Our third pub of the trip was the Las O’Gowrie – advertised to us as “good but studenty”. We popped in here after dinner on our final night (Friday) after spending the afternoon at our third NWAF session. To be honest we found the cask ale a bit average – but adequate. I suspect we might have just been a little unlucky with the guests. What was there was half Greene King (IPA, Abbot, and XX Mild) and half low ABV “session bitters”. The session ales were not bad, mind you, the Betty’s Bitter was tasty despite the low ABV. But after a day sampling imperial stouts we wanted something with a bit more body. We quickly moved on to the small but decent selection of bottled foreign beers. The highlight bottled beer was the Anchor “Merry Christmas and Happy New Year” – a dark, herbal, spiced beer that was quite quaffable for a its 5.5% ABV.
The Friday night crowd in the pub was mixed and only notable as we’d been told to expect it to be “studenty”. In truth there were more over-30s than under-30s in the bar, and it only felt “a bit studenty” to me. (Yes, there are plenty of over-30 students, I know… but these probably weren’t them.) That said, the place was definitely geeky. Walls adorned with old computer game relics and original graphic novel prints, most by by cartoonist Ade Salmon. We grabbed a corner in the snug “snug” and sunk a few beers before heading back to the hotel (about 300m up the road.)
In real ale terms the Las O’Gowrie goes down in my books as “well worth a visit if you’re nearby”. As a visitor I wouldn’t trek across town for the place, but if I lived next door I’d be a regular.
The Euston Tap
If you follow the UK beer Twitterati and bloggerati then you’ll have heard of the Euston Tap. The amount of positive feedback I’ve heard about this place is possibly unrivalled. It’s a relatively new bar residing in one of the gatehouses of Euston station, I recall it having once been a café. The Euston Tap is known for its “craft ale”, as opposed to “real ale” – and most of its craft ale fame amongst people I follow stems from their supply of beers from the US. That said, on advertising the Euston Tap to a contact I referred to it as “not real-aley” – then felt immediately silly, there’s 8 cask lines! It’s just that there are another 19 lines stocked with the best of UK, European, and US kegged beers.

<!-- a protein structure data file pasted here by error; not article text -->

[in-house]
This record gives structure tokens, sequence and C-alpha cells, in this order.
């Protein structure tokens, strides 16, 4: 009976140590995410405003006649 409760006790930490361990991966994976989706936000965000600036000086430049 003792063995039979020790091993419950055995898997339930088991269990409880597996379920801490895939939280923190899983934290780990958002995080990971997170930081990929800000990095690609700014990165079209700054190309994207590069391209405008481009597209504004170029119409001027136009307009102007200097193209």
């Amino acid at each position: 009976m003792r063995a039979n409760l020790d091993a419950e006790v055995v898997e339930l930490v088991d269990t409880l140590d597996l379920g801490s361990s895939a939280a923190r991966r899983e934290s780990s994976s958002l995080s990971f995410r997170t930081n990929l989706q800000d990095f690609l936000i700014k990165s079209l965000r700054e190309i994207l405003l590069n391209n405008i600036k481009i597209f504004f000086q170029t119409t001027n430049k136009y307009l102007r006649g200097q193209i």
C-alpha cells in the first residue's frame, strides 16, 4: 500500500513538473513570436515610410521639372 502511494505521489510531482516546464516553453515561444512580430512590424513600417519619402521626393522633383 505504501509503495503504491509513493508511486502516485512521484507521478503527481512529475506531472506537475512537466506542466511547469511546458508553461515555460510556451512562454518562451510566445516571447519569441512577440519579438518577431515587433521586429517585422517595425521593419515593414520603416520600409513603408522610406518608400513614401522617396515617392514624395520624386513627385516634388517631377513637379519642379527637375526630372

Stepping into the place you’re right in front of the bar, which is backed by a wall covered in beer taps. The public area is a U-shape around this bar with some stools to the outer edges and a spiral staircase in one corner. Both back walls, either side of the bar, are taken up with large glass-doored refrigerators, above which are blackboards advertising the list of draught beers available. Essentially you walk through the door to be met by an entire wall of beer. A little dizzying for this beer geek! Especially when you look closer. The draught and bottle selection is made up of local and international names of renown, and more exciting still, there’s bits and bobs unheard of to all but regulars and the seriously hardcore beer geeks. Beers known and loved, beers heard-of and wished-for, beers unknown – waiting to be discovered! OK, I’m getting a little melodramatic now.
So, what did we sup? We kicked off with a couple of cask ales, not wanting to let the side down – we were on our way home from the CAMRA National Winter Ales Festival after all! The Osset “Big Red” and Darkstar “Partridge” wet out whistles well. After this we moved on to the US, Kat on dark beers and me on pale ales. Sierra Nevada “Stout” was a tasty dry brew and Anchor “Porter” chocolaty dessert. The pale ales were Stone “Cali-Belgique”, Matuska “Raptor”, and Odell “5 Barrel”; to be honest the latter two didn’t do it for me, the Stone was smooth and very drinkable. None of them provided the hop-bomb I was hoping for.
Moving back the locals solved this. Thornbridge “Raven”, that most fashionable of oxymoronic beasts, a “Black IPA”. All big dark stout flavours with punchy aromatic hops. I stuck with this for another half, followed by an accidental pint (surely I wasn’t slurring my words yet?) Truly happy we then went home with a couple of bottles of US imperial stout (oh my poor wallet and liver.)
So, verdict? The Euston Tap is, at this moment, my favourite pub in London. Though I’m perfectly happy in several others: The Rake, The White Horse (especially for bottled beers), and the Market Porter when I’m in a cask ale mood (often.) The Euston tap has the best range of draught beer I’ve seen so far in the UK.
Not much else to say…
Get yourself to the National Winter Ales Festival in 2012. Enjoy the beer, but also remember to enjoy the pubs. Remember that it is excellent pubs like these that keep the beer world pumping.